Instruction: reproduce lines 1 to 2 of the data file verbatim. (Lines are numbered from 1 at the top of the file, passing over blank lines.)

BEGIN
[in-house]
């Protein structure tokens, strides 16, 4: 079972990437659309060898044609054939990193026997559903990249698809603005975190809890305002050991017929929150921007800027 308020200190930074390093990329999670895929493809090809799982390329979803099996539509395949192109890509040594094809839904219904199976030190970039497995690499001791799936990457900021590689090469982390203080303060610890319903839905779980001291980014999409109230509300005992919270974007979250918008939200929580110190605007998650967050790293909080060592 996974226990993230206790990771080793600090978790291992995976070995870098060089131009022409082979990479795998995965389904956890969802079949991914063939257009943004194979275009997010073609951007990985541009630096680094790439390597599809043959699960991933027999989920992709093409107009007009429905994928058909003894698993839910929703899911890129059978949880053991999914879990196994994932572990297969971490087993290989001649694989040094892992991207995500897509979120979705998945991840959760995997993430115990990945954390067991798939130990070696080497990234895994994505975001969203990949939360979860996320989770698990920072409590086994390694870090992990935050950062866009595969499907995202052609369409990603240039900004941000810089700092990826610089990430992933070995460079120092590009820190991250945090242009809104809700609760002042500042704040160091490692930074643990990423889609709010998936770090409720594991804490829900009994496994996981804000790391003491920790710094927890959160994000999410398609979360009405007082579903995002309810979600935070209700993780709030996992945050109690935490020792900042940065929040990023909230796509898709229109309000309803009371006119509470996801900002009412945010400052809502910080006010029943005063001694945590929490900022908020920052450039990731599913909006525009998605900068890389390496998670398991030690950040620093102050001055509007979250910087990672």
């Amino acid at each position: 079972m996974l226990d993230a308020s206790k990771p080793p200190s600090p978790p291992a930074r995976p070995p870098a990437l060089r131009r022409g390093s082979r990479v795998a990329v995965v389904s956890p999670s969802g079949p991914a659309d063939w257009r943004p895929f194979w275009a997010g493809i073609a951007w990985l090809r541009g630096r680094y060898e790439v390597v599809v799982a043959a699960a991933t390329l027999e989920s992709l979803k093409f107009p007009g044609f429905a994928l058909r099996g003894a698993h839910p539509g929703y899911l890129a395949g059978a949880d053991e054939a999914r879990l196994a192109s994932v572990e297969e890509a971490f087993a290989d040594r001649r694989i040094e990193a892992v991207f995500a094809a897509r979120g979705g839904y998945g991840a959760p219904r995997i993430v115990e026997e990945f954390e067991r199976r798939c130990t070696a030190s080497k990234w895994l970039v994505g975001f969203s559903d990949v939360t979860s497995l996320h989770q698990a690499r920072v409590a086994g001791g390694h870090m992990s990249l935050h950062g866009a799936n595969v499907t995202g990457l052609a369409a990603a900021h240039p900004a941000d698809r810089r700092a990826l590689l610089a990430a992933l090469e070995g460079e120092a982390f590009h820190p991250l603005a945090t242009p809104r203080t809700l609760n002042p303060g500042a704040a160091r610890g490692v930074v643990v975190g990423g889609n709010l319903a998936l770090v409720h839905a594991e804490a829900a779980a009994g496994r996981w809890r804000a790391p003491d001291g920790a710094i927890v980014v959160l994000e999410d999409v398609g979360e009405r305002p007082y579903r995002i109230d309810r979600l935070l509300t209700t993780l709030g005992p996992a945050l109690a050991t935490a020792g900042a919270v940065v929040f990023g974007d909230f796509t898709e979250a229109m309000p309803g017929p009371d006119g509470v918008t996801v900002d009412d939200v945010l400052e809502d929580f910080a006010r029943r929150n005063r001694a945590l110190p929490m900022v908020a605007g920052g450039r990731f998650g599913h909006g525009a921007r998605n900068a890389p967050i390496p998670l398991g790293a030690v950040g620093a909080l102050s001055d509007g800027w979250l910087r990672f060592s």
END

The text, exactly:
[in-house]
């Protein structure tokens, strides 16, 4: 079972990437659309060898044609054939990193026997559903990249698809603005975190809890305002050991017929929150921007800027 308020200190930074390093990329999670895929493809090809799982390329979803099996539509395949192109890509040594094809839904219904199976030190970039497995690499001791799936990457900021590689090469982390203080303060610890319903839905779980001291980014999409109230509300005992919270974007979250918008939200929580110190605007998650967050790293909080060592 996974226990993230206790990771080793600090978790291992995976070995870098060089131009022409082979990479795998995965389904956890969802079949991914063939257009943004194979275009997010073609951007990985541009630096680094790439390597599809043959699960991933027999989920992709093409107009007009429905994928058909003894698993839910929703899911890129059978949880053991999914879990196994994932572990297969971490087993290989001649694989040094892992991207995500897509979120979705998945991840959760995997993430115990990945954390067991798939130990070696080497990234895994994505975001969203990949939360979860996320989770698990920072409590086994390694870090992990935050950062866009595969499907995202052609369409990603240039900004941000810089700092990826610089990430992933070995460079120092590009820190991250945090242009809104809700609760002042500042704040160091490692930074643990990423889609709010998936770090409720594991804490829900009994496994996981804000790391003491920790710094927890959160994000999410398609979360009405007082579903995002309810979600935070209700993780709030996992945050109690935490020792900042940065929040990023909230796509898709229109309000309803009371006119509470996801900002009412945010400052809502910080006010029943005063001694945590929490900022908020920052450039990731599913909006525009998605900068890389390496998670398991030690950040620093102050001055509007979250910087990672």